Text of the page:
During March 2020, the Canadian dollar dipped to a four-year low, near 68 U.S. cents, at the onset of the COVID recession. Central banks across the world responded with an aggressive monetary policy to stimulate the economy. The U.S. Federal Reserve and the Bank of Canada dropped their interest rate to historical lows.
The two central banks started buying treasuries and mortgage-backed securities. Buying bonds drives up prices and lowers yields. Banks and financial institutions base their loan rates on yields of government bonds. The U.S. Federal Reserve also lowered the reserve requirements for major banks to encourage banks to lend more money. To clarify a common misconception, the buying of bonds or treasuries by the central bank is often referred to as quantitative easing or “printing money.” Printing money is NOT running a printer to physically print more dollar bills.
The resource-based currency quickly recovered. Stimulus measures from central banks worked remarkably well. Equity markets and the Canadian dollar made their lows in March 2020. However, by mid-November, the Dow Jones Industrial Average hit fresh historical highs. News of vaccine developments enhanced the economic recovery last fall and by April 2021, there was an aggressive vaccine rollout in both Canada and the U.S. Rounds of government stimulus and social supports contributed to economic growth. In the U.S., analysts estimate that consumers saved close to $2 trillion over the year.
We all remember that crude oil dipped into negative territory during April 2020 due to the global economic slowdown. This was short-lived. Stimulus measures from major central banks and supportive fiscal policy from governments enhanced demand for all commodities. Crude oil futures topped $76/barrel in July, a three-year high. Lumber, copper and all major resources traded at fresh historical highs. The housing and construction sector is a leading indicator of the economy as are equity valuations.
Consumer spending is two-thirds of U.S. GDP. The low interest rate environment spurred housing demand. Consumers were in good shape through the recession. Keep in mind this is the only recession in history where average incomes in Canada and the U.S. increased due to government support. Consumer disposable income surged during 2020 and the first half of 2021.
The U.S. Federal Reserve cut its lending rate to 0.0-0.25 per cent at the start of the recession. At the same time, the Bank of Canada lowered its benchmark rate to 0.25 per cent. The Bank of Canada’s quantitative easing program, which started in April 2020, included buying $5 billion worth of bonds per week. The central bank started tapering its bond purchases by cutting purchases to $4 billion per week during October 2020. The next tapering occurred in April to $3 billion. This was followed by further tapering to $2 billion per week in July.
The U.S. Federal Reserve quantitative easing program included buying treasuries and mortgage-backed securities of $120 billion per month. Federal Reserve chairman Powell stated in August that inflation and employment levels are at comfortable levels. Bond purchase tapering will start soon but he did not give a specific time frame.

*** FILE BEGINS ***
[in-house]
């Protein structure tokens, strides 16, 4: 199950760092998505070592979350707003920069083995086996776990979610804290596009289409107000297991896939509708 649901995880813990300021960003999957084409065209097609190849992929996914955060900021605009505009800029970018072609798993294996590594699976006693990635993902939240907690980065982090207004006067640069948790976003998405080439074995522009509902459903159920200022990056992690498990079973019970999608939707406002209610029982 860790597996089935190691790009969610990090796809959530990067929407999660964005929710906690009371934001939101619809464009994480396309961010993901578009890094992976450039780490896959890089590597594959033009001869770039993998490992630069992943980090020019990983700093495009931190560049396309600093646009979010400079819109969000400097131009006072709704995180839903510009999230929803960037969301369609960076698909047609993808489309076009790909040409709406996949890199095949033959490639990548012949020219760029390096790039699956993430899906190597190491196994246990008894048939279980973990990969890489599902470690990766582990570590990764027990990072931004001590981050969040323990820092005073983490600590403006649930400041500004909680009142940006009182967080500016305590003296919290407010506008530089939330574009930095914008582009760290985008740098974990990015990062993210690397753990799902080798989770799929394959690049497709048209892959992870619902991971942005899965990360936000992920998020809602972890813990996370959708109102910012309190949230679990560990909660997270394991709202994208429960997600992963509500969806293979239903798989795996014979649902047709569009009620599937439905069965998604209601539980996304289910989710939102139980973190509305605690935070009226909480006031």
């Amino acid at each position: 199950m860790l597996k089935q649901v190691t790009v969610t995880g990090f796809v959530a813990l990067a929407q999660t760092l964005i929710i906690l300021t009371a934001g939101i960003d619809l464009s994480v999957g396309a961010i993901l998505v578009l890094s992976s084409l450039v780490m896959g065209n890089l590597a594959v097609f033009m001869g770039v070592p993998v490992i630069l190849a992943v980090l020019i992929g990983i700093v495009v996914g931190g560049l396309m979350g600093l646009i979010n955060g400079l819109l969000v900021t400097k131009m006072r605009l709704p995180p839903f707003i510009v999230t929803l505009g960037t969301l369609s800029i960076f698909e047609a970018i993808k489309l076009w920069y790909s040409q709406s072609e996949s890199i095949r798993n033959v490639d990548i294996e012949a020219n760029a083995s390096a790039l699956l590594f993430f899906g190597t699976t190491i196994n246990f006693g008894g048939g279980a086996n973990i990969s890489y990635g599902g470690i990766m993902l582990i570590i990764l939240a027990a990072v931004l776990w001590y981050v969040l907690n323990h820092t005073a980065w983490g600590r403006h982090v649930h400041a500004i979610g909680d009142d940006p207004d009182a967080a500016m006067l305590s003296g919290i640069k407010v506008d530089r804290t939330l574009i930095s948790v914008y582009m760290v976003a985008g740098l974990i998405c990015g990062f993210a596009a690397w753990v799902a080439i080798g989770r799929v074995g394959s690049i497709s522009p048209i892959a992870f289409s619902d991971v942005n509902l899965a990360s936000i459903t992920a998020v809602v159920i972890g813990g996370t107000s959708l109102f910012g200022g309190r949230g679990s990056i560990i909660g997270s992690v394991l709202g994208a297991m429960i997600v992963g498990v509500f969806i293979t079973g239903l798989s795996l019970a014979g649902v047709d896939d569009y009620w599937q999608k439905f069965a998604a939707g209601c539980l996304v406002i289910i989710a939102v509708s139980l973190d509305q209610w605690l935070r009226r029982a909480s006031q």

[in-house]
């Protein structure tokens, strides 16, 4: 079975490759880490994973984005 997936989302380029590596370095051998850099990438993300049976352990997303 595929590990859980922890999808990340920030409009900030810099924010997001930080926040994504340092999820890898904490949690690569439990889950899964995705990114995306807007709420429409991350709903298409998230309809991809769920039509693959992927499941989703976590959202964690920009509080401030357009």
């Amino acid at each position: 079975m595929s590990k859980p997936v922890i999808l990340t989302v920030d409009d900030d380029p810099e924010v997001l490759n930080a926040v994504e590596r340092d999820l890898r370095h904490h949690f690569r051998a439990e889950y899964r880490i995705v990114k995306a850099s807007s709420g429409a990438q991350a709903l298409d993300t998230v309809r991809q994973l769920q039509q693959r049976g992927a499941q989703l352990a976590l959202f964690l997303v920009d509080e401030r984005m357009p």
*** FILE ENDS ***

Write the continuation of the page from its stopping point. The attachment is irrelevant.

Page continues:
Until the summer of 2021, the Bank of Canada’s monetary policy was considered more hawkish than the U.S. Federal Reserve. This divergence in monetary policy, along with rising demand for resources and increasing exports, resulted in a stronger Canadian dollar. These factors are starting to neutralize. Export demand has slowed, commodity prices have come off their highs, the U.S. Federal Reserve and Bank of Canada’s policies are now viewed as very similar. Bond yields are increasing.
The economy will move from an aggressive expansionary phase to the peak phase. (The four stages of an economic cycle are peak, contraction, trough and expansion). Higher interest rates and the bullish U.S. dollar will weigh on the Canadian dollar. U.S. second-quarter GDP came in at 6.6 per cent; however, second-quarter GDP will likely finish in the range of 3.8 per cent to 5.0 per cent. Equity or stock market values will likely peak by the end of 2021 or first quarter of 2022. Interest rate hikes are expected from the Bank of Canada and the U.S. Federal Reserve by the end of 2022.
I don’t feel the Canadian dollar will fall apart but the June highs have likely defined the upside potential. We would need to see further upside in crude oil values and a more hawkish tone from the Bank of Canada compared to the U.S. Federal Reserve to move the market higher. Higher commodity values help the Canadian balance of trade, which has been fluctuating between positive and negative over the past year.
A low-interest-rate environment is bullish for equity markets and bearish for the U.S. dollar. A weak U.S. dollar is bullish for commodities and the Canadian dollar. We could swap in “Canadian dollar” for “commodities” in the diagram above.
The U.S. Federal Reserve will start tapering bond purchases while the Bank of Canada will continue to curb purchases over the next six months. In 12 to 16 months, central banks will start increasing benchmark lending rates. We will see rising interest rates moving forward.